Before peace and democracy, fought for during the 2006 People’s Movement, have been attained, the country is entering a vortex of human insecurity. The forces that defeated royal authoritarianism by means of the 12-Point Agreement are growing apart, and this provides opportunities for reactionary elements to become active. Steps must be taken immediately to reduce the confusion and mistrust between the seven parliamentary parties and the Nepal Communist Party (Maoist) during the interim period before the elections to the Constituent Assembly. We appeal to the leadership of the eight parties to reach a wide-ranging agreement with regard to a peace settlement before the upcoming Dasain season. In our opinion, once the roadmap for peace is decided upon, the very maturity of the people will lead us through to the Constituent Assembly elections and the new Constitution. We urge the eight parties to put behind them questions of who has or has not conformed to their stated responsibilities thus far, and to move ahead with a new mutual understanding. Continue reading Peace Roadmap: An Appeal To The Leadership Of The Eight Parties

Arms Management: A Part of Nepali Politics

Political Threats: The Seven Party Alliance (SPA)/government of Nepal and the CPN (Maoist) have their own understandings, viewpoints and stances on peace and political threats.

UWB: Here we produce a ‘Situation Update-IX’ prepared by Kathmandu based NGO Conflict Study Center with contribution from Dr. Bishnu Pathak and Chitra Niraula. UWB received this analysis from CS Center.

Threats to SPA and/or government

• If the Maoists go for CA elections with arms, they would be wiped out in the elections. For this very reason, they fear of letting Maoists participate with arms and clamor for arms management prior to CA elections for free and fair elections.

• If the Maoists gain majority in the elections and take over state power, what would be the fate and role of their self and their parties. What the history has shown that they become fish out of water when they were ousted from power. Continue reading Arms Management: A Part of Nepali Politics

Prachanda Meets Prime Minister: Hope Of Peace Gains Strength

Thank God, finally it happened. The meeting between Maoist supremo Prachanda and Prime Minister Girija Prasad Koirala happens at a time when people were desperately looking for the second round to high level talks between the government and the rebels. The meeting also happens at a time when Maoists are intensifying their activities like extortion and kidnapping where as the government was casting doubt over the election of constituent assembly with its sluggishness in responding to issues like interim constitution. “The widening gulf between the SPA government and the Maoists in the past few weeks,” writes journalist Suresh Nath Neupane in eKantipur, “due to their failure to reach a consensus on the political issues to be included in the interim statute had created a deadlock in Nepali politics.” Continue reading Prachanda Meets Prime Minister: Hope Of Peace Gains Strength

Terror Continues: What Will Happen To Peace Process?

While they are protesting possible violation of code of conduct by the government, Maoists are intensifying their anti-peace process activities. Here are proofs:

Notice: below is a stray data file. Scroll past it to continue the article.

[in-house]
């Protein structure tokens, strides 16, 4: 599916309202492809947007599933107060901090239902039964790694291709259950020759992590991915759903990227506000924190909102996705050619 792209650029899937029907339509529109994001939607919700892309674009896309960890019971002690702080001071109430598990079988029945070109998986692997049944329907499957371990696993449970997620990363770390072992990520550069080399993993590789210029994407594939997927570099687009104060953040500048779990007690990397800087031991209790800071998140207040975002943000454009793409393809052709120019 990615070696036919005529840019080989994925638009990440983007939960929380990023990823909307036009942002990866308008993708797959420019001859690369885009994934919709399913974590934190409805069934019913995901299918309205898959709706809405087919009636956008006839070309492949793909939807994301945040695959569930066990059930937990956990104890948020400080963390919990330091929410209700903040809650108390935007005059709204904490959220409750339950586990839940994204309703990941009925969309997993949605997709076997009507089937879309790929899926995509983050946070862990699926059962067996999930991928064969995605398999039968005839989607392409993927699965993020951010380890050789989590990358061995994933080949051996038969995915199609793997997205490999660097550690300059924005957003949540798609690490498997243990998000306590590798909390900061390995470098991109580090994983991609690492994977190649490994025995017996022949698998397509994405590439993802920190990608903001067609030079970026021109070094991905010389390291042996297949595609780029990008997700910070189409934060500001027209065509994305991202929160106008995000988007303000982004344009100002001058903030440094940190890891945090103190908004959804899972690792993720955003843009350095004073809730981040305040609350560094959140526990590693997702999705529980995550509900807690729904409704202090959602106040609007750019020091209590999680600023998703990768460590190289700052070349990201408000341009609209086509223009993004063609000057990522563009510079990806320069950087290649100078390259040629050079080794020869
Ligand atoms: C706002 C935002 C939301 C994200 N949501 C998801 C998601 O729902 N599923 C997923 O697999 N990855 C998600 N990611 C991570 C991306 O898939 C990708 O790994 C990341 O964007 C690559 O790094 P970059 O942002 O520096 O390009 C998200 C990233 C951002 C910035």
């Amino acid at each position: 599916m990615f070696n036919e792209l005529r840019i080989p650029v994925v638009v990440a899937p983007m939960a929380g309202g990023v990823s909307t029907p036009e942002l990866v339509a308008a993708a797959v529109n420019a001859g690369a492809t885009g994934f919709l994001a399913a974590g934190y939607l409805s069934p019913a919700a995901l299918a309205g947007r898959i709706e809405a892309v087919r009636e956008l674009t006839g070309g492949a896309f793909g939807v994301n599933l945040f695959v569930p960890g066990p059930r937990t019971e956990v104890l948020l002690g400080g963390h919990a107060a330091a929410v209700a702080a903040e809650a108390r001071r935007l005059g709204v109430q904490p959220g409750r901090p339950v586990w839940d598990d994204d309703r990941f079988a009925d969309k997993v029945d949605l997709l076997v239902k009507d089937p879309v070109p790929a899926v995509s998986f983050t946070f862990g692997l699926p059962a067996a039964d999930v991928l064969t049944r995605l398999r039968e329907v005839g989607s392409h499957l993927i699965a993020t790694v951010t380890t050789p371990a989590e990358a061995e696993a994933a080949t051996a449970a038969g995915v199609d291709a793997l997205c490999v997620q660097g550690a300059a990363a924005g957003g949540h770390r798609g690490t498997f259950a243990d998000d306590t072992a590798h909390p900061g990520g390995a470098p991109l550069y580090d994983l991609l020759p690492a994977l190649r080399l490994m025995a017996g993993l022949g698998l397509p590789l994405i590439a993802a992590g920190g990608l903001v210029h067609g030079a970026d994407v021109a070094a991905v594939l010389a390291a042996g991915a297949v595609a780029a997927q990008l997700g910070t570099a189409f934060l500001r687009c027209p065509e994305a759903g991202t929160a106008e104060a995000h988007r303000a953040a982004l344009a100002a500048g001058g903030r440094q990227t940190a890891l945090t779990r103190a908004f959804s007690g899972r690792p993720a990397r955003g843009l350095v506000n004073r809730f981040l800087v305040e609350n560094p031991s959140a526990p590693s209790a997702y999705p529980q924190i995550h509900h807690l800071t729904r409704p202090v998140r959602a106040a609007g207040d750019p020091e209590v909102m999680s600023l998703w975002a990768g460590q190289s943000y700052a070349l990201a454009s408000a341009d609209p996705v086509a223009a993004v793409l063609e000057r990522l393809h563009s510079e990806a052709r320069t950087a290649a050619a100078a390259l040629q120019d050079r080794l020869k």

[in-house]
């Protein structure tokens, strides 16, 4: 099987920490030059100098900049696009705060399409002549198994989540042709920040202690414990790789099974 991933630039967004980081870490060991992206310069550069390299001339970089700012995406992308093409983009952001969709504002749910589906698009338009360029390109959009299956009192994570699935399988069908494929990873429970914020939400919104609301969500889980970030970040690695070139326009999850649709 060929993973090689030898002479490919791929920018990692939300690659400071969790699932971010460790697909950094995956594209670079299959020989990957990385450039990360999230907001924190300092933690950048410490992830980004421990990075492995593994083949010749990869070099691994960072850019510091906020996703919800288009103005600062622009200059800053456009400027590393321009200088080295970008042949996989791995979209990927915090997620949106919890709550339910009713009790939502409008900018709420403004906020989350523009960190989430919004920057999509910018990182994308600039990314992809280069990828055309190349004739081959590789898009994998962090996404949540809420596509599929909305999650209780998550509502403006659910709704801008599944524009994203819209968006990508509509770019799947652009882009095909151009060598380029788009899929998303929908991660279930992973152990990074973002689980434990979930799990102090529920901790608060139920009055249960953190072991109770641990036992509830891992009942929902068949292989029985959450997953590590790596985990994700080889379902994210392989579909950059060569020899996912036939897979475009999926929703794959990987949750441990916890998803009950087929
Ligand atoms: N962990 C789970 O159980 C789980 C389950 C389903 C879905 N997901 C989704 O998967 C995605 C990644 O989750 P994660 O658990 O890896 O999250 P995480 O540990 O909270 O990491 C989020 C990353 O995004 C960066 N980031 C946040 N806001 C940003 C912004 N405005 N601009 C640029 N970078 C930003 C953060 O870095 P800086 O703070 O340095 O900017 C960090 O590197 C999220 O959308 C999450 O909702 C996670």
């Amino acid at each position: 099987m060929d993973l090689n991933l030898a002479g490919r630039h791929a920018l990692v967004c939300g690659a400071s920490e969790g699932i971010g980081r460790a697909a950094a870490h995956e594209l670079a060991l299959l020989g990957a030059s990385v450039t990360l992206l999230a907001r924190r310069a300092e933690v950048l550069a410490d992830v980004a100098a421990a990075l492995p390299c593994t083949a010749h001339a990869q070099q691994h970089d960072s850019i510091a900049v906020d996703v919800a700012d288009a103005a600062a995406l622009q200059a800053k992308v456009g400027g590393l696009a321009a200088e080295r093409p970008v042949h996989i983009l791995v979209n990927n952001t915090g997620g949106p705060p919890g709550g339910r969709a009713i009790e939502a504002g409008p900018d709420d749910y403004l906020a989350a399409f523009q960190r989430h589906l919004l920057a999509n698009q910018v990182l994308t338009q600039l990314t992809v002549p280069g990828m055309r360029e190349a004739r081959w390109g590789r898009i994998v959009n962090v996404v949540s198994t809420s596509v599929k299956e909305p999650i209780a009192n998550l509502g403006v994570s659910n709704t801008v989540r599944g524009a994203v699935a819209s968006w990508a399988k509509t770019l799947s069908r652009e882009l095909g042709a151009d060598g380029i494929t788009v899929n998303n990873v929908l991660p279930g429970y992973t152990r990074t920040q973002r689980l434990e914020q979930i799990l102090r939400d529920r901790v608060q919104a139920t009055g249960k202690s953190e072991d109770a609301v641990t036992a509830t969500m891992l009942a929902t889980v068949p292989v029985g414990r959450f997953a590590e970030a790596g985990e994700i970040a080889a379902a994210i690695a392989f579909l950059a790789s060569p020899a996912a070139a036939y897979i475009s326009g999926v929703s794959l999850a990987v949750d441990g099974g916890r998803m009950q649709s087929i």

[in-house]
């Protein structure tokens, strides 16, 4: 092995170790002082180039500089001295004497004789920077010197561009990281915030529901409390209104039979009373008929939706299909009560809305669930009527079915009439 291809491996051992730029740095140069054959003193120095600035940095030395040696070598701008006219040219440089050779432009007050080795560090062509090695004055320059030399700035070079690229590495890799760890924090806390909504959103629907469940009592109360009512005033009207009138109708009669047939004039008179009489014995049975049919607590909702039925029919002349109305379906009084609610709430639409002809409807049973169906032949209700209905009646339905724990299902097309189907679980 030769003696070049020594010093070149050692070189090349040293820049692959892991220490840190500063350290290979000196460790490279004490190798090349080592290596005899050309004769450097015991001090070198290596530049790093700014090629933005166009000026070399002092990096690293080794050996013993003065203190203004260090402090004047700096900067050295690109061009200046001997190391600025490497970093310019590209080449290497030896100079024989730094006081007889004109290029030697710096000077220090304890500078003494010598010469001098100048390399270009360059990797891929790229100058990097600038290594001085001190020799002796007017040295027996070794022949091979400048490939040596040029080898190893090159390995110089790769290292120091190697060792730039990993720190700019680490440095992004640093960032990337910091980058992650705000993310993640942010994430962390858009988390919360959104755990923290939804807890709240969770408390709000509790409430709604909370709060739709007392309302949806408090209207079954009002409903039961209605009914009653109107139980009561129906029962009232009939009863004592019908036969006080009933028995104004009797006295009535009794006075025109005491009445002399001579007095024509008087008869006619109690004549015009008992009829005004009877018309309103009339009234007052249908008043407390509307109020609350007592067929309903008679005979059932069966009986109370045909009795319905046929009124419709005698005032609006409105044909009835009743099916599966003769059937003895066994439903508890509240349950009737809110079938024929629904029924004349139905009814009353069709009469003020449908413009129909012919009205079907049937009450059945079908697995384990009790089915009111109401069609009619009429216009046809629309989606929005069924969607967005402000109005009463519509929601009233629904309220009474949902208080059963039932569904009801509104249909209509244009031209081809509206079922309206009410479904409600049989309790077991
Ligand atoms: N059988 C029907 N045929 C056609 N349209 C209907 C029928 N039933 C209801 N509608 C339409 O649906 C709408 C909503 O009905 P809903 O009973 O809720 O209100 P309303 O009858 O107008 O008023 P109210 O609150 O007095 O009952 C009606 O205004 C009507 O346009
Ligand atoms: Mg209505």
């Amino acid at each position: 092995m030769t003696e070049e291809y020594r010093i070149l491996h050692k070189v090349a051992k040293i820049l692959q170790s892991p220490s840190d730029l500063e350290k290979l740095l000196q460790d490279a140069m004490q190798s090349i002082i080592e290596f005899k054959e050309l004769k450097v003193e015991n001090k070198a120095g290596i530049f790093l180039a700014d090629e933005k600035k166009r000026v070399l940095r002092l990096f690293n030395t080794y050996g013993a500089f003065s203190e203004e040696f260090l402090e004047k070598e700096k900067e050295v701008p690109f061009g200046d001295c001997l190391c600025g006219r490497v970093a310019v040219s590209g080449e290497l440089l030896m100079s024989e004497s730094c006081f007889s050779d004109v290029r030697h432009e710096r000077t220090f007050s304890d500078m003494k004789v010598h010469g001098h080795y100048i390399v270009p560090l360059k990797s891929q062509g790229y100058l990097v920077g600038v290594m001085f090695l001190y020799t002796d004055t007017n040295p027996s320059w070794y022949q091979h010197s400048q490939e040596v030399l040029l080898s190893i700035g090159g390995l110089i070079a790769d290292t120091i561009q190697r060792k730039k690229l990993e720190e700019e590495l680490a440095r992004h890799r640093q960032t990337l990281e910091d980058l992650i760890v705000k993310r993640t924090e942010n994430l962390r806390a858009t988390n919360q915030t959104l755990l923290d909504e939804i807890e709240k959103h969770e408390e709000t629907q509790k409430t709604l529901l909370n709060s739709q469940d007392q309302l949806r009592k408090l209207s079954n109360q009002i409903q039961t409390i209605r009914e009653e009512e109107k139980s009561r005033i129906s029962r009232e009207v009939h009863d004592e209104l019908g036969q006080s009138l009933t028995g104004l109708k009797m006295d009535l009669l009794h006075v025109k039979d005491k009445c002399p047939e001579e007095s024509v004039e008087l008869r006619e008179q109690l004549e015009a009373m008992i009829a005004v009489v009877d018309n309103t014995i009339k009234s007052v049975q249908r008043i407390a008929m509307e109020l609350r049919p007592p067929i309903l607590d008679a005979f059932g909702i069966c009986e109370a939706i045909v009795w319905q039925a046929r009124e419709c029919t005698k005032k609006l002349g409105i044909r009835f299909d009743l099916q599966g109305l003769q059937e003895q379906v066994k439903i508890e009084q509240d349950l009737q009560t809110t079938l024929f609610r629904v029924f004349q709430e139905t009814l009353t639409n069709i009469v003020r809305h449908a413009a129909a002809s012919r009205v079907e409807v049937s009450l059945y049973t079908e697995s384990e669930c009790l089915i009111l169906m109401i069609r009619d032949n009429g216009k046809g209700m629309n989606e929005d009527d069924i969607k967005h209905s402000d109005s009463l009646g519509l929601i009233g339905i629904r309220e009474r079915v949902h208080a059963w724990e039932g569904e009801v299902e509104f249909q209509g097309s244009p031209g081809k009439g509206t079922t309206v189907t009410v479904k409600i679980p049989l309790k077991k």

calling from maoist captivity

Contacting From Captivity: Jodhi Sahakanu of Devapurteta in Bara district. He is in Maoist captivity following a conflict between locals and the rebels a week ago. He is talking to his mother on a cell phone from a Maoist temporary camp at Dumarban. Maoists let him contact his family following requests from the rights activists and journalists. In the conversation, he said that he was okay but while talking to his mother he broke into tears. Pic by Upendra Lamichhane via Kantipur Continue reading Terror Continues: What Will Happen To Peace Process?

Moriarty's Barrack Journey: Sabotaging Nepal's Peace Process?

American ambassador is visiting Nepali Army’s sensitive barracks one after another as if he is the defense minister.

By Sudheer Sharma

[Excerpt of an article in Nepali by the former editor of Nepal Magazine in Friday edition of Kantipur daily. Translated by UWB for the benefit of those who somehow know how to give lecture in Nepali but find it very difficult to read properly.]

Just as the Maoist stand of not managing the arms without political settlement makes parliamentarian circle skeptical about them, the rumor of government army importing weapons frightens the rebels. This is because the arms dispute is directly connected with the future of democracy (loktantra) in Nepal’s context. Perhaps the American ambassador James F. Moriarty has understood this well. On the same day (Wednesday) when the whole country was tense because of rumors of government’s arms import, he was in north western border district Darchula. He said- “I fear Nepal might leave the path of democracy.” Continue reading Moriarty's Barrack Journey: Sabotaging Nepal's Peace Process?

No Farewell to Arms?

By Deepak Adhikari

Wednesday saw contradictory statements (aired by BBC Nepali Service) by top-notch negotiating leaders of ongoing dialogue (or is it over?). Though, the committees headed by Maoist leader Krishna Bahadur Mahara and Home Minister Krishna Sitaula looks irrelevant after summit level talks between Prachanda and the Prime Minister, they made two different statements that are likely to jeopardize the peace process.